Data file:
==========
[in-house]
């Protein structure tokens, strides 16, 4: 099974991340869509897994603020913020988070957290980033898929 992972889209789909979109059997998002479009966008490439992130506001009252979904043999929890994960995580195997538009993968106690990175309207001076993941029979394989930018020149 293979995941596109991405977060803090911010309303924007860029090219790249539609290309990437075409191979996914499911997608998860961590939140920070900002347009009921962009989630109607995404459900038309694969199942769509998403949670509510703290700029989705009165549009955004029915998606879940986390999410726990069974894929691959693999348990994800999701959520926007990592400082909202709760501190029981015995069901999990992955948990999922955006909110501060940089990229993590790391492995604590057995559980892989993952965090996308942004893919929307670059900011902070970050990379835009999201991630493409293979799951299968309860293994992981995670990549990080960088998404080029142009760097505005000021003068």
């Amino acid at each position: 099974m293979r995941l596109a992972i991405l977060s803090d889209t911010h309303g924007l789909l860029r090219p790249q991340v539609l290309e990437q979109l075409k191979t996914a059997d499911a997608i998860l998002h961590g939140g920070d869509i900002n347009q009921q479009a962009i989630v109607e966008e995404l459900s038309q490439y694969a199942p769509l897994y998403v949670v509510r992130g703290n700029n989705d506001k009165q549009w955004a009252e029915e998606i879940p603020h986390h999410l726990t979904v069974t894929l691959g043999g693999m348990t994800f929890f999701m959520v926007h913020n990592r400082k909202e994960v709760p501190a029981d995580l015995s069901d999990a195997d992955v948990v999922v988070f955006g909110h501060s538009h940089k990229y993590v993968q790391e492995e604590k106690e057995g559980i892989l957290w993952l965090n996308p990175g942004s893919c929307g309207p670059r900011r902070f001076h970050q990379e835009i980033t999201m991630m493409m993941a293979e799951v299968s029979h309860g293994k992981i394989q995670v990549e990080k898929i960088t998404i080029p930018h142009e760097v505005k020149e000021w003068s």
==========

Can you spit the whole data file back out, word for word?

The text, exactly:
[in-house]
């Protein structure tokens, strides 16, 4: 099974991340869509897994603020913020988070957290980033898929 992972889209789909979109059997998002479009966008490439992130506001009252979904043999929890994960995580195997538009993968106690990175309207001076993941029979394989930018020149 293979995941596109991405977060803090911010309303924007860029090219790249539609290309990437075409191979996914499911997608998860961590939140920070900002347009009921962009989630109607995404459900038309694969199942769509998403949670509510703290700029989705009165549009955004029915998606879940986390999410726990069974894929691959693999348990994800999701959520926007990592400082909202709760501190029981015995069901999990992955948990999922955006909110501060940089990229993590790391492995604590057995559980892989993952965090996308942004893919929307670059900011902070970050990379835009999201991630493409293979799951299968309860293994992981995670990549990080960088998404080029142009760097505005000021003068």
């Amino acid at each position: 099974m293979r995941l596109a992972i991405l977060s803090d889209t911010h309303g924007l789909l860029r090219p790249q991340v539609l290309e990437q979109l075409k191979t996914a059997d499911a997608i998860l998002h961590g939140g920070d869509i900002n347009q009921q479009a962009i989630v109607e966008e995404l459900s038309q490439y694969a199942p769509l897994y998403v949670v509510r992130g703290n700029n989705d506001k009165q549009w955004a009252e029915e998606i879940p603020h986390h999410l726990t979904v069974t894929l691959g043999g693999m348990t994800f929890f999701m959520v926007h913020n990592r400082k909202e994960v709760p501190a029981d995580l015995s069901d999990a195997d992955v948990v999922v988070f955006g909110h501060s538009h940089k990229y993590v993968q790391e492995e604590k106690e057995g559980i892989l957290w993952l965090n996308p990175g942004s893919c929307g309207p670059r900011r902070f001076h970050q990379e835009i980033t999201m991630m493409m993941a293979e799951v299968s029979h309860g293994k992981i394989q995670v990549e990080k898929i960088t998404i080029p930018h142009e760097v505005k020149e000021w003068s």